COVID-19 Vaccines Don't Stop Emerging Therapy Options for Those with Bleeding Disorders

By HFA Staff with scientific review by Dr. David Clark and Dr. Lisa Hensley
Many people have questions about the COVID-19 vaccines. This article will answer one primary question: Can getting vaccinated for COVID-19 cut off treatment options for emerging bleeding disorder treatments and therapies? Of the three vaccines currently available in the United States, the Pfizer and Moderna vaccines use messenger ribonucleic acid (mRNA) technology while the Johnson & Johnson vaccine uses a viral vector. 

How These Vaccines Work

The virus that causes COVID-19 is called SARS-CoV-2, which is a coronavirus. Coronaviruses have protein spikes sticking out of them that allow the virus to attach to and enter cells. All three vaccines use that spike protein to help our bodies develop an immune response to prevent illness.
In the case of the mRNA vaccines, when you get the shot, mRNA goes into cells and sends “instructions” to the cells to create the spike protein. By itself, the spike protein will not cause COVID-19 – it’s just one piece of the virus. The mRNA lasts in your system for about 24 hours and then starts to degrade, but your cells will continue to express the spike proteins for a few days. 
Your immune system recognizes those spike proteins as foreign and starts creating an immune response against them. The first dose of the vaccine starts this process and provides some protection. The second dose raises and refines that protection to about 95% and helps the effects of the vaccine last longer. The refinement is like the second time you play an opponent in a sport: Even if they change some of their strategy, you are better able to handle them.
The Johnson & Johnson vaccine works differently, using something called a “viral vector.” A viral vector is created when scientists take a nonpathogenic virus (that doesn’t make humans sick) and alter it to do something different. For the vaccine, Johnson & Johnson took an adenovirus and replaced part of its genetic instructions with the genes to create the SARS-CoV-2 spike protein. When you get the shot, the adenovirus enters your cells, giving them the genetic instructions to make the spike protein. Once those spike proteins start appearing on the surfaces of your cells, your immune system recognizes them as foreign and builds an immune response against them. As with the mRNA, the viral vector with the DNA in it only lasts a short time. This is because the viral vector does not replicate well, so it also degrades out of the body. The Johnson & Johnson vaccine requires only one dose at this time.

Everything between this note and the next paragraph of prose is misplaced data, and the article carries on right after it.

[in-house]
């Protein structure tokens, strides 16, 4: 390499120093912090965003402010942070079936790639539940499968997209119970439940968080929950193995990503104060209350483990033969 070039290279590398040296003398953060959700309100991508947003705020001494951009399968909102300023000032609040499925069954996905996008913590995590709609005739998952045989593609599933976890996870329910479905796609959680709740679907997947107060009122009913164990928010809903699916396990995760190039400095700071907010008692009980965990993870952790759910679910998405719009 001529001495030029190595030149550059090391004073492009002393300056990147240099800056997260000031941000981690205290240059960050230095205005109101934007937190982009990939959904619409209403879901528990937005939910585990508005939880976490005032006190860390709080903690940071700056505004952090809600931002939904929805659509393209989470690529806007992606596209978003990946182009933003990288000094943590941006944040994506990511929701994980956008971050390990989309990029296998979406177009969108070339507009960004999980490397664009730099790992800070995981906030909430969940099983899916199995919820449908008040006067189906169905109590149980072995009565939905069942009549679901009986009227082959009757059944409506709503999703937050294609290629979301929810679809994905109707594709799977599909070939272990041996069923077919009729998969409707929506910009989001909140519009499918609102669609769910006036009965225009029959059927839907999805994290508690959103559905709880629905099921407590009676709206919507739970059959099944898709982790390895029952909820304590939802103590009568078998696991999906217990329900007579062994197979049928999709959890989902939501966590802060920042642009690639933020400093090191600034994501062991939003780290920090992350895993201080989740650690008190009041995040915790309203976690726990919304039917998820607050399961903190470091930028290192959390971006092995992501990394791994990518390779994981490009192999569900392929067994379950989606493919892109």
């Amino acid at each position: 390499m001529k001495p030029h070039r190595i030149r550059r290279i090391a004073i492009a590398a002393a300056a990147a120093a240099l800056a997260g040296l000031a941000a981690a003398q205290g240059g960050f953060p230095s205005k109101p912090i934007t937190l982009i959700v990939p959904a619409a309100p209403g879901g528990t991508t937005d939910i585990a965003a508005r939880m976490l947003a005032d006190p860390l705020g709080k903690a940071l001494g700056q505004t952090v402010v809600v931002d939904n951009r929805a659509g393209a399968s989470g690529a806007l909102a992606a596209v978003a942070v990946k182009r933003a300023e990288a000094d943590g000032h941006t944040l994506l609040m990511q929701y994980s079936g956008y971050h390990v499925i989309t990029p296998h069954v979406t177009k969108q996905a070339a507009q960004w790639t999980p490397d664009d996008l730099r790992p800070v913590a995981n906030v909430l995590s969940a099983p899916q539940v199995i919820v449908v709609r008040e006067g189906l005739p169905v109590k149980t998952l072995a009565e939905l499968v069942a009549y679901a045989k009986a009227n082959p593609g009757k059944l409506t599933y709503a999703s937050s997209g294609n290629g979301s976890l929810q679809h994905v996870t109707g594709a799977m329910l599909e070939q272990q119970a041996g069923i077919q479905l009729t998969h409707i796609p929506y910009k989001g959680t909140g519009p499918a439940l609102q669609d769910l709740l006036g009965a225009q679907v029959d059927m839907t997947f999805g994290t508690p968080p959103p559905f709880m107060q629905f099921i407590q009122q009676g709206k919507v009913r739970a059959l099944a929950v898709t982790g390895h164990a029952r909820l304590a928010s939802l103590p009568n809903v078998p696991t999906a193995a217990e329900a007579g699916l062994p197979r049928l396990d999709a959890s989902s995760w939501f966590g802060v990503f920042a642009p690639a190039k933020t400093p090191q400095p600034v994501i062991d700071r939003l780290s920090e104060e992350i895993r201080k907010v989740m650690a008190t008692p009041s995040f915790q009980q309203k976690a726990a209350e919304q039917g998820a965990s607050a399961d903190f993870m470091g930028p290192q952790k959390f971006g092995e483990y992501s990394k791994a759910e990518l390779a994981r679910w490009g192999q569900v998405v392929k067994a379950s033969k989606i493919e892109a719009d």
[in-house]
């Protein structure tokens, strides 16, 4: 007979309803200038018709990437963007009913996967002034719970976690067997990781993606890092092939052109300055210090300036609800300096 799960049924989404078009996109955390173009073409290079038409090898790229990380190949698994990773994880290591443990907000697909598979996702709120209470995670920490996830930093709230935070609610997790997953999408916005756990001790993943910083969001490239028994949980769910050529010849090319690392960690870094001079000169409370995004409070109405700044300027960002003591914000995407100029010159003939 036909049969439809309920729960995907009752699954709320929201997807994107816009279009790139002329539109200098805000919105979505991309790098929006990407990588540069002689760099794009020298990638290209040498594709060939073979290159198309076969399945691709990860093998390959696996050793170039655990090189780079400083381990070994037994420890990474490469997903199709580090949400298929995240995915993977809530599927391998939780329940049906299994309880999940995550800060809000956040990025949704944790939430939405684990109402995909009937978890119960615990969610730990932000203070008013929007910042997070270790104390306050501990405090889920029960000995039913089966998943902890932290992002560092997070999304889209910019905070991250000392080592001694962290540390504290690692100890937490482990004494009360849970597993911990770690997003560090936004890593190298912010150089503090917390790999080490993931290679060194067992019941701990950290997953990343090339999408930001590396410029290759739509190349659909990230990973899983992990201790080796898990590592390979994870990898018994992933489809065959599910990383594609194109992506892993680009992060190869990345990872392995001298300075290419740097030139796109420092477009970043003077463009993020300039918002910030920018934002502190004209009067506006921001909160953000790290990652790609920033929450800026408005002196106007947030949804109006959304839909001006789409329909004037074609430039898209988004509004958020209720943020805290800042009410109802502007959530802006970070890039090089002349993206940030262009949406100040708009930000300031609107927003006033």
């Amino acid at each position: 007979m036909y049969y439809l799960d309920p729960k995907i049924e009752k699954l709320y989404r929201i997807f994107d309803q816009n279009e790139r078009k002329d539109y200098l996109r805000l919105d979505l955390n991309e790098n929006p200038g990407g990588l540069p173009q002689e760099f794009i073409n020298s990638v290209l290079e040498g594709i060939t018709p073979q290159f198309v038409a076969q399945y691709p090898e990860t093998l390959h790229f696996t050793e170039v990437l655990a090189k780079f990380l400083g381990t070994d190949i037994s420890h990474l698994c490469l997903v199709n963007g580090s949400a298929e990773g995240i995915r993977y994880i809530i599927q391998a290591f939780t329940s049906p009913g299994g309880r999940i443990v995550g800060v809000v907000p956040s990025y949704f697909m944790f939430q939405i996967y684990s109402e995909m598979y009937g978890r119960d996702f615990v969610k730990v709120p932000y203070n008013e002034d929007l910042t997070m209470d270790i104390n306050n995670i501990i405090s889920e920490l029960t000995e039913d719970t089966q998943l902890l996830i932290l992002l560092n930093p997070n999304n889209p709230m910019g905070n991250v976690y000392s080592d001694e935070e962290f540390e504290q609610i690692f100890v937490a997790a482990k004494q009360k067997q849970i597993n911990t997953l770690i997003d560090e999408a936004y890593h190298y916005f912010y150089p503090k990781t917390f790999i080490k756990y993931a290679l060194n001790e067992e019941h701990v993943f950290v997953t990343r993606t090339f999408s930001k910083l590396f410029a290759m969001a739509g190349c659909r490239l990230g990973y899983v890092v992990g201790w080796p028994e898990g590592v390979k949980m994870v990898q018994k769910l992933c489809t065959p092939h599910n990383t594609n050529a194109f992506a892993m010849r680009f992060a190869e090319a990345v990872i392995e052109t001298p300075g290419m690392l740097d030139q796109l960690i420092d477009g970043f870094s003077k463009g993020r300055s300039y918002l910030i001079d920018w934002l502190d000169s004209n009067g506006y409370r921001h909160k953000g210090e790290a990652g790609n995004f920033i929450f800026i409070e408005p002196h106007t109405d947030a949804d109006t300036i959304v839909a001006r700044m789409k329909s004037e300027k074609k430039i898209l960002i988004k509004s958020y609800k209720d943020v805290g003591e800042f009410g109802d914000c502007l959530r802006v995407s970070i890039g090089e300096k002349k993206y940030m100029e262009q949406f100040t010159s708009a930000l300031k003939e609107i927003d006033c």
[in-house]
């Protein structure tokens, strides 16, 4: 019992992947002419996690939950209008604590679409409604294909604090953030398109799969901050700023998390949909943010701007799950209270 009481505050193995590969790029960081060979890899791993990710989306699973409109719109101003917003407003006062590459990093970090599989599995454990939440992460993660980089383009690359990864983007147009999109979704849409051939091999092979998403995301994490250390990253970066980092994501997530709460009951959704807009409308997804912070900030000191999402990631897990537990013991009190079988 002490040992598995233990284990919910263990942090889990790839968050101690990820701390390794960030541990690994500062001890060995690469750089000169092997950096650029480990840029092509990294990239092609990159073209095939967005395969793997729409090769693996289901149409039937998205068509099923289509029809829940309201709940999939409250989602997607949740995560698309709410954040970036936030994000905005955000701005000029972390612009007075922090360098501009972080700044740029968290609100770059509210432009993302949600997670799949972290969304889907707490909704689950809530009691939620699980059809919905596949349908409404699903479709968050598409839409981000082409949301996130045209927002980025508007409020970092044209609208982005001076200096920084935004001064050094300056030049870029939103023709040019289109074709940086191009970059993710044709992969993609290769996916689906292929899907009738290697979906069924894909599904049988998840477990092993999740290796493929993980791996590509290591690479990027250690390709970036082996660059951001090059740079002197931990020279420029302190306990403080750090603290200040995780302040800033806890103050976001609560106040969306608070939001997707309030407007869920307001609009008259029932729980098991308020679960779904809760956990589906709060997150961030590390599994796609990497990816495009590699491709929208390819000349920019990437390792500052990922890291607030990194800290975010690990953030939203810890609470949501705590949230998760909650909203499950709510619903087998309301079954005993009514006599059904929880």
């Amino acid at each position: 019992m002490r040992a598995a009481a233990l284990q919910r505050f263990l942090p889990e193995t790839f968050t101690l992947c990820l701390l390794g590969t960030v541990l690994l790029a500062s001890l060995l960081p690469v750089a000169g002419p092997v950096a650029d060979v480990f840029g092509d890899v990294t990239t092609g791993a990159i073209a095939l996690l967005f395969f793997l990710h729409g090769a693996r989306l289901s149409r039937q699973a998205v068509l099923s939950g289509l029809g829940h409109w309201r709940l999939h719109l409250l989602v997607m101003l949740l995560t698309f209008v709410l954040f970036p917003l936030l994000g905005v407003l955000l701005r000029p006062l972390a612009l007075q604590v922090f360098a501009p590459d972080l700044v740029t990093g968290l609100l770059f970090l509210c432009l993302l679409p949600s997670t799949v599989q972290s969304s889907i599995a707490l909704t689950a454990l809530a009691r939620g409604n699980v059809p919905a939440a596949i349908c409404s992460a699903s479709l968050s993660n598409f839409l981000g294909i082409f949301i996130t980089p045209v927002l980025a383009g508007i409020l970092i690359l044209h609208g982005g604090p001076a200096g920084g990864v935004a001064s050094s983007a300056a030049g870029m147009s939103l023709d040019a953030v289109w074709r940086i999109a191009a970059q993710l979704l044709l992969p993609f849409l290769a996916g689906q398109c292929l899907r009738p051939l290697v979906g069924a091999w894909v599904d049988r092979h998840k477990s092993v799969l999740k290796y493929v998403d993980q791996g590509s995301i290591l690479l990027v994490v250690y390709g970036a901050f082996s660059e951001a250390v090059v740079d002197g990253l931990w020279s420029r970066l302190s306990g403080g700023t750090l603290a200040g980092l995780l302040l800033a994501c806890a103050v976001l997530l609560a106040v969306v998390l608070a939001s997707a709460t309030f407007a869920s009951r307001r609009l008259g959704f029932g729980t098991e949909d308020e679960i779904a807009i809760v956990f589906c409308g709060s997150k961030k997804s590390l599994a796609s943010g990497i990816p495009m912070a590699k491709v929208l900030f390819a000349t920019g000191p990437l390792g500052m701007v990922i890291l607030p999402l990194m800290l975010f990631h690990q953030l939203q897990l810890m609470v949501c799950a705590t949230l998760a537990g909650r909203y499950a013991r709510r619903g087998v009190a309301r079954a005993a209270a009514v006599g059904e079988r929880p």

Compared to Gene Therapy

While the process is similar to what you have heard about gene therapy for hemophilia, it is significantly different in the sense that it uses a completely different viral vector and therefore would not interfere with you having access to gene therapy in the future. Other parameters in your health profile might keep you from getting gene therapy for hemophilia, but it won’t be because you had the vaccine. 
The Johnson & Johnson vaccine uses an adenovirus, which is altered to create the protein spike. Gene therapy being studied for hemophilia treatment uses an adeno-associated virus (AAV). Even though they sound the same, these two types of viruses are different and are not related, and having a Johnson & Johnson adenovirus vaccine will not cause you to create antibodies to an AAV.

So, Let’s Bust Some Myths:

Getting an mRNA vaccine will prevent you from being able to receive future bleeding disorder treatments that use mRNA.

There is no evidence that having an mRNA vaccine will close off access to future bleeding disorder treatments that use mRNA. The mRNA from the vaccine goes in and gives instructions to make the SARS-CoV-2 spike protein and then is degraded in about 24 hours.

Getting a viral vector vaccine will prevent you from being able to receive future bleeding disorder gene therapy treatments.

There is no evidence that having a gene therapy vaccine made from an adenovirus will close off access to future gene therapy bleeding disorder treatments that use AAV.

Getting an mRNA vaccine will change your DNA.

Getting an mRNA vaccine does not create any permanent genetic changes. mRNA is a piece of genetic code that goes in, gives instructions to your cells, and, in the case of the vaccine mRNA, starts leaving your system in about 24 hours. It’s generally gone in about three days. In addition, the vaccine mRNA works on the outer part of muscle cells without going into the cells’ nuclei, which is where your genes/DNA are located.

The vaccines can give you COVID-19.

Because the vaccines only use the SARS-CoV-2 spike protein, there is no way to get COVID-19 from a vaccine.